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The Truth, Mainly - 07/03/1995

Desecration needs interpretation

After the patriotic fireworks in the House six days before the Fourth, we're now a step closer to a new constitutional amendment to allow states to prohibit "the physical desecration of the flag of the United States."

Lots of people—including 60 percent of those polled by the Star last month—think we don't need the amendment.

They're probably the same people who think we don't need the Star Wars anti-missile defense the House majority just voted to spend another $768 million on, even though Pentagon planners didn't request the money.

As far as I'm concerned, there's only one problem with the amendment that would let us punish desecration of the flag: it doesn't say what desecration of the flag means.

Most people think it means flag-burning, but the Code of Etiquette for Display and Use of the U.S. Flag says that when a flag wears out, it "should be destroyed in a dignified way, preferably by burning."

So desecration must be something else.

We can get some hints of what it might mean from the Code of Etiquette. It's full of advice for those of us who worry about such things

For instance, I have long wondered how to avoid desecrating the little U.S. flag on the Old Glory "G" postage stamps. Reading between the lines of the Code suggests the right thing to do:

A gentleman recipient of a letter bearing the Old Glory stamp should remove his hat with his right hand and place it at his left shoulder over his heart, then stand at attention for a little while and look very serious.

A lady recipient need not take off her hat, but she should place her hand over her heart and look interested.

Aliens of either sex need only stand at attention and refrain from making rude noises.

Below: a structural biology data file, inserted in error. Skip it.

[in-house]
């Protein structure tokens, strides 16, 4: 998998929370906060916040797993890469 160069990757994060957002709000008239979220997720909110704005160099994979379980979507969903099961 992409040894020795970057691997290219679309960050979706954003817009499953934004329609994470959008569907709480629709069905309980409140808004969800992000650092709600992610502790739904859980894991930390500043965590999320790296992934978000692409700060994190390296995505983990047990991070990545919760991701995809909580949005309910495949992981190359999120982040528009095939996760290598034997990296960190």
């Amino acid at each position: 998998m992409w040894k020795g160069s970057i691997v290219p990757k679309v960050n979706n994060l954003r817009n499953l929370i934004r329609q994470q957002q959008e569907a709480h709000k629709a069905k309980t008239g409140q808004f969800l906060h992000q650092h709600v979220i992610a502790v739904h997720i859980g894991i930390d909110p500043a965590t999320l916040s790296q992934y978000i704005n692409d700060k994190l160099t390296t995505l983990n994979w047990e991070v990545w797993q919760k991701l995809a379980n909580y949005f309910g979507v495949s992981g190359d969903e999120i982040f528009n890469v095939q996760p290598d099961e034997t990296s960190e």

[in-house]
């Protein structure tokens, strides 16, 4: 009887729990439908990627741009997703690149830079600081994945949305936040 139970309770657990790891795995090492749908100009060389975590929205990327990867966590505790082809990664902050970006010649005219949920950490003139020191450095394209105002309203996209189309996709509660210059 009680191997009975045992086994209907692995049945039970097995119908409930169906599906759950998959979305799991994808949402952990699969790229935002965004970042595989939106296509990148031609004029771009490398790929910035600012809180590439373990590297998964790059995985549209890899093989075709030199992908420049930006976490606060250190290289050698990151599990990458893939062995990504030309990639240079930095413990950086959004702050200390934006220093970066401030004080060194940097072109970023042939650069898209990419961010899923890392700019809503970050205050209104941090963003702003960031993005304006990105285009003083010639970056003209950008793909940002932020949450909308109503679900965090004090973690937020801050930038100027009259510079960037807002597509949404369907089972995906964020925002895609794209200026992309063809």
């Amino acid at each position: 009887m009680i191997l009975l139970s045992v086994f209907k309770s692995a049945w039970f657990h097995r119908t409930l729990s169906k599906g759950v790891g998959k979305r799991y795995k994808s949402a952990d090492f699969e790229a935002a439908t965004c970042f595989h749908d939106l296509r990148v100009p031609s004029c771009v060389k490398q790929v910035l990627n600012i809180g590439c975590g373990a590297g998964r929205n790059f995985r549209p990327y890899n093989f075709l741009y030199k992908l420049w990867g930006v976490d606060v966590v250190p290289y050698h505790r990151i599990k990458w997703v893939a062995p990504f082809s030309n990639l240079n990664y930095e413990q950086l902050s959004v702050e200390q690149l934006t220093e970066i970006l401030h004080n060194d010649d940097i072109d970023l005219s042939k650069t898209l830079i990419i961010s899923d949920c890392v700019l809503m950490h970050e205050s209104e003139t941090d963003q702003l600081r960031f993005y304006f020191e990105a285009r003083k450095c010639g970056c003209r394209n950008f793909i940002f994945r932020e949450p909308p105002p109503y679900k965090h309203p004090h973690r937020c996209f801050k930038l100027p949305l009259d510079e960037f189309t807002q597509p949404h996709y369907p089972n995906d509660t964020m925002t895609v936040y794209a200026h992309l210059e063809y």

Even before reading the letter, the recipient should carefully remove the Old Glory stamp from the envelope and fold it just so, never letting it touch the floor. When it wears out from the folding, it should be destroyed in a dignified manner, preferably by burning.

Under the new amendment, I'm afraid, failure to observe these practices will result in the criminal being taken out behind the Post Office to be beaten about the head and shoulders by Arnold Schwarzenegger.

The Code also says the flag should never be "used as a costume." We'd all agree that covering your backside with Old Glory clearly constitutes that kind of desecration.

But won't "costume" also include those little American flag lapel pins Republicans have been wearing since the Nixon Administration to show how patriotic they are?

Under the New Patriotism, anyone wearing such pins outside the privacy of their own bedrooms could be run up a flagpole. Anyone saluting them could be taken out behind the Post Office for their appointment with Dr. Schwarzenegger.

The Truth, Mainly


And if literally wearing the flag is disgusting desecration, how innocent can it be, the new laws might say, to metaphorically wear it for personal adornment? Especially if, as is often the case, the emperor wears no clothes under the flag he wraps himself in.

That would mean we'll have to arrest political candidates, militia leaders, columnists, radio talk show hosts—anyone who desecrates the flag by wrapping himself in it and telling us what a patriot he is. Or would have been if he hadn't been handicapped by a bum knee or an academic deferment.

Dr. Schwarzenegger will see you all now for group therapy.

As you can see, the Code's injunction against using the flag as a costume has far-reaching implications.

The Code also says the flag "should never be used for advertising purposes."

That means we'll have to convert entire shopping malls into holding centers for the desecraters who put flags on nearly everything they sell.

Franchise restaurants competing to see who can fly the largest flag and thereby attract the most patriotic customers to eat their patriotic food would, of course, be shut down, and the CEO forced to eat his own All-American Special or have his attitude adjusted by Dr. Schwarzenegger.

The rationale behind the advertising ban, I assume, is that the flag shouldn't be associated with enterprises designed to trick people into buying things they don't need under the guise of patriotism.

And contemplate the far-reaching implications of that:

The flag couldn't be flown over the Capitol during much of the current session of Congress. Especially when the inmates are pretending to do something useful for the general weal by amending the Constitution so we can punish flag desecration.

Whatever that means.


Satterfield is a college professor and writes as a means of discovery.


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